Final Prototyping Session at the Franklin Institute

November 19th

On November 19th, the University of the Arts graduate students set up the next rendition of their prototypes in Pepper Hall at the Franklin Institute. The visitor base at this location was very important because it was comprised of the typical visitor who will be interacting with the final installation during the Science Festival at the Franklin Institute. The graduate students were joined by both the Science Leadership Academy and String Theory High School students who helped to facilitate this visitor interaction. The UArts students placed their exhibitions in different locations throughout Pepper Hall to create enough space for both concepts to be interacted with separately.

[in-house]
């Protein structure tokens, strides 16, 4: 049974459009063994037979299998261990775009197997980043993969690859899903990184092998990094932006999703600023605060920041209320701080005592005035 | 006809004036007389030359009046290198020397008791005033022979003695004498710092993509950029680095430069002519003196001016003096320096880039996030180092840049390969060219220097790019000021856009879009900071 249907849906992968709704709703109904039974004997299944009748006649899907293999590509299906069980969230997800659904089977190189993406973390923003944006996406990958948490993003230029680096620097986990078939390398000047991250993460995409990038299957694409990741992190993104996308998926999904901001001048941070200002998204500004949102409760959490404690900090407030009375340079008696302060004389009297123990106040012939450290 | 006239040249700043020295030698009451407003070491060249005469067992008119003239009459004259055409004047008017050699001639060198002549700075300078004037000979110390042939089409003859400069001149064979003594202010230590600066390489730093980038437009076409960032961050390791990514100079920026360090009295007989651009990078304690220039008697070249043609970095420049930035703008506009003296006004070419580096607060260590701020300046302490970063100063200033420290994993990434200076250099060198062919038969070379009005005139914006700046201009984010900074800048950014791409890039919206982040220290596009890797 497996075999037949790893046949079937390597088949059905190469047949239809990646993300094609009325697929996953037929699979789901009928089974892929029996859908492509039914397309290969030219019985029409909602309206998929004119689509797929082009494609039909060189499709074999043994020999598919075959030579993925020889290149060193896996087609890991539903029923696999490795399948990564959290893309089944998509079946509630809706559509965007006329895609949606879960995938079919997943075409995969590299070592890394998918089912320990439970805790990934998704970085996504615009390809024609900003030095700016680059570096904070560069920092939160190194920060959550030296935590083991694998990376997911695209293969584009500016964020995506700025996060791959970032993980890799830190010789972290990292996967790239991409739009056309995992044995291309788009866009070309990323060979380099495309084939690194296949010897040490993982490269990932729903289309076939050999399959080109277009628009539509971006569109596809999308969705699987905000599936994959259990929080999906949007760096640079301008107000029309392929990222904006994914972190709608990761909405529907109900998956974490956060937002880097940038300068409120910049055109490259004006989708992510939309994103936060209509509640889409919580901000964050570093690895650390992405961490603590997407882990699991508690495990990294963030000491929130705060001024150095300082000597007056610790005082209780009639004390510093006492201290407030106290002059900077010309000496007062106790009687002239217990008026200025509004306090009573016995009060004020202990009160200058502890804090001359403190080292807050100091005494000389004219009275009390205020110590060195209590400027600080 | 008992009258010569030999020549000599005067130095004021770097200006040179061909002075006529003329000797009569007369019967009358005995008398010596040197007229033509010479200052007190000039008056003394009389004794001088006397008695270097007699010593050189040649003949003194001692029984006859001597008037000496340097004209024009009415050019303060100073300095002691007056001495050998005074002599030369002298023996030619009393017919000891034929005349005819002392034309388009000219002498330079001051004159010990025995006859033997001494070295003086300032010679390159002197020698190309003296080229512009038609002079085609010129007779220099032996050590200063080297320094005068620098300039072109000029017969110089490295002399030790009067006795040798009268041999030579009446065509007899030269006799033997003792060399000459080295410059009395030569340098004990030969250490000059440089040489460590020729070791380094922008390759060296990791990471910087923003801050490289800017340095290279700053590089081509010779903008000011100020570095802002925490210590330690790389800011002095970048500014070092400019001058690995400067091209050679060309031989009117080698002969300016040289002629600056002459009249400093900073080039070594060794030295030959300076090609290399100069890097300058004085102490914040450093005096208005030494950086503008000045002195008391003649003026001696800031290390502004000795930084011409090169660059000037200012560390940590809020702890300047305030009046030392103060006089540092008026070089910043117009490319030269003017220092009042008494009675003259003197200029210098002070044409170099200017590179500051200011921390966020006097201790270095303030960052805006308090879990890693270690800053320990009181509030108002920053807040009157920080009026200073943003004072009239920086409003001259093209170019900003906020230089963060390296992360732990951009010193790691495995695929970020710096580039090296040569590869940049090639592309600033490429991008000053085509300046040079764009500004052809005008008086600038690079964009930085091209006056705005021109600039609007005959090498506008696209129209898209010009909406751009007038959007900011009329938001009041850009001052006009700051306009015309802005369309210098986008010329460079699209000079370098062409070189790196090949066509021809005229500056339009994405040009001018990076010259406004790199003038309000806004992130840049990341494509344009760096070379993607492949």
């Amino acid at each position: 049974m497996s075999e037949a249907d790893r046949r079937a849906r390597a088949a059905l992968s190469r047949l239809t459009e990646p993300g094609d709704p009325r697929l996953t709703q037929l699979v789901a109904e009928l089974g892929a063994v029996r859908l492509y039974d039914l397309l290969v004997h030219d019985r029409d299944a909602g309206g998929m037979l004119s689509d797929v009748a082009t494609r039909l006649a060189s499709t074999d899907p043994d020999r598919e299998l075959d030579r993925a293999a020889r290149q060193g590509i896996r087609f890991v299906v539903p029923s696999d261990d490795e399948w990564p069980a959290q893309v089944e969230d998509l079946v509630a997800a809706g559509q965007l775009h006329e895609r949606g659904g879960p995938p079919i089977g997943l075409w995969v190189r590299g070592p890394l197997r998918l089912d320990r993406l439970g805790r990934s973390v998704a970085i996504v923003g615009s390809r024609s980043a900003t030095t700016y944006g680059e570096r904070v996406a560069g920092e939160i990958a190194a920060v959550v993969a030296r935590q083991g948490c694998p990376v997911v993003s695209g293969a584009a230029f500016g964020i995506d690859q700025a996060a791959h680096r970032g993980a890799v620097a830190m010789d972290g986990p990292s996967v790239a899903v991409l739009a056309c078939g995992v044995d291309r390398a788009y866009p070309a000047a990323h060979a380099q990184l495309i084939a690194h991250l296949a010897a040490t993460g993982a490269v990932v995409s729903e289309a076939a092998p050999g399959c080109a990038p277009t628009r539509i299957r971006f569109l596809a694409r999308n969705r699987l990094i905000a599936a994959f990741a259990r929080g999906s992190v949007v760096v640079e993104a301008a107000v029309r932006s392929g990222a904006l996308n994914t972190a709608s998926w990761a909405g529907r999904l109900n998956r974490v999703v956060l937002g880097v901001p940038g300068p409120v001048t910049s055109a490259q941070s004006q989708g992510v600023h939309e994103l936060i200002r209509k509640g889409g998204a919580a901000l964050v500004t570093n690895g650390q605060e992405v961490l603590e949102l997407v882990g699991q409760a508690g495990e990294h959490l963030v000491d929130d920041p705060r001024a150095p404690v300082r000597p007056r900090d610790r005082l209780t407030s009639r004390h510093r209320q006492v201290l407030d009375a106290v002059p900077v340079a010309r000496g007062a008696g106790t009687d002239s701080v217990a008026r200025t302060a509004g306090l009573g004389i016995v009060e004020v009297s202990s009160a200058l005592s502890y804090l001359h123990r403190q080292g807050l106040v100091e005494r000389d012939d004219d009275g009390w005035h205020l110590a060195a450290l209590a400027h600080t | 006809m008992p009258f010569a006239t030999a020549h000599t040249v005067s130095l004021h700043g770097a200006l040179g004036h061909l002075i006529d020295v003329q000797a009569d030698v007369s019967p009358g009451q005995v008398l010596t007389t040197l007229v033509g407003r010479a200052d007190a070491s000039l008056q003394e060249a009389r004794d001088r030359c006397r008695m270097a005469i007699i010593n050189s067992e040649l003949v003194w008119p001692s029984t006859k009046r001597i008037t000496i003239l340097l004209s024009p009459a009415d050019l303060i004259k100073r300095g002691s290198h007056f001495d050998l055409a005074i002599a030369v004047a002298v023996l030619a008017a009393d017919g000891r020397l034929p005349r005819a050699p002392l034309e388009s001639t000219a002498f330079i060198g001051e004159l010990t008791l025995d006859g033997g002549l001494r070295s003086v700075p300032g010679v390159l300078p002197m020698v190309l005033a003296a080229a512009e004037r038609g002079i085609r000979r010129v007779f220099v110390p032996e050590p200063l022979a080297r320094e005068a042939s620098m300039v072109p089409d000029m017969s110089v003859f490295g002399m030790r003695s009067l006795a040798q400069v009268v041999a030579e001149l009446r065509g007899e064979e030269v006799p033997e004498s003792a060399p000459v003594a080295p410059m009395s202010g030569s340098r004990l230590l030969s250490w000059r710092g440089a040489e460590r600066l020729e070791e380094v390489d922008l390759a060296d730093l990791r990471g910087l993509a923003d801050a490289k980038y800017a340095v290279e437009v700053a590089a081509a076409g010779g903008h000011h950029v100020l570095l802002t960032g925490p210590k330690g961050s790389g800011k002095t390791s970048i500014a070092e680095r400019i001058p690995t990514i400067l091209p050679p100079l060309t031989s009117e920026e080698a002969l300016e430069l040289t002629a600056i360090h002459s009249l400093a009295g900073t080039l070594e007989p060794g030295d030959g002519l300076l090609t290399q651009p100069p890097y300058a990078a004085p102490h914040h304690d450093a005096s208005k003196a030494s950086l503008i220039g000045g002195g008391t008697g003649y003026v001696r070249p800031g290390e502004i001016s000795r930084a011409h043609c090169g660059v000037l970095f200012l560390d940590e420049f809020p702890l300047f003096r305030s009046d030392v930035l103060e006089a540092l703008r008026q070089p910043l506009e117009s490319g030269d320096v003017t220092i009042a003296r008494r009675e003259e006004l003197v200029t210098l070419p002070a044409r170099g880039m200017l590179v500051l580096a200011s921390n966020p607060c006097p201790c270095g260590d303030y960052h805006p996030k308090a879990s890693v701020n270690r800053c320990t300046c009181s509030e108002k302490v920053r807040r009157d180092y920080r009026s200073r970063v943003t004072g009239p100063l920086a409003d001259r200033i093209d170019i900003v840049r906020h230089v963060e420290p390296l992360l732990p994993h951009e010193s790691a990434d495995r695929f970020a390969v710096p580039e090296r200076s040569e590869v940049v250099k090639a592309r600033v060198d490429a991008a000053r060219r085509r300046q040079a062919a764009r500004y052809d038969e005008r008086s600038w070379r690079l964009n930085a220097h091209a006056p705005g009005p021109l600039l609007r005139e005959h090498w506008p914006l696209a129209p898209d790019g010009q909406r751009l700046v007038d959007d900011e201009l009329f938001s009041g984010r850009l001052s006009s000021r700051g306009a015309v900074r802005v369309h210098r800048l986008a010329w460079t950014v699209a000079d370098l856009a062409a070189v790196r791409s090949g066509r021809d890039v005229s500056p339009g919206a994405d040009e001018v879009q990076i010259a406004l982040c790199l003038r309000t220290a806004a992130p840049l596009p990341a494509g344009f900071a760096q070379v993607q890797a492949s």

Over the past few weeks, the UArts and SLA students worked hard to conceptualize and develop the new ideas and structures that were presented to the Franklin Institute visitors. These concepts were evolutions from the earlier prototyping session which was held at The University of the Arts and relocated to test a new audience. During the prototyping session at the Franklin Institute, each of the students had various tasks to accomplish. The String Theory students would observe the visitors and take down any notes on how they were using the exhibition, comments they would make to their peers, and even some unexpected uses. Such observational questions included: did they read the instructions?, are they having conversations?, what materials did they use?, did they seem to enjoy the interactive?, and how much time did they spend with the interactive? After the visitors would interact with the exhibition, the SLA students would survey the visitors to see whether the concept of the exhibition was apparent to them by their responses to a variety of questions. Between visitor interactions, each group would gather around their respective exhibition and discuss what they saw, and what should be improved upon and tested with the next round of visitors.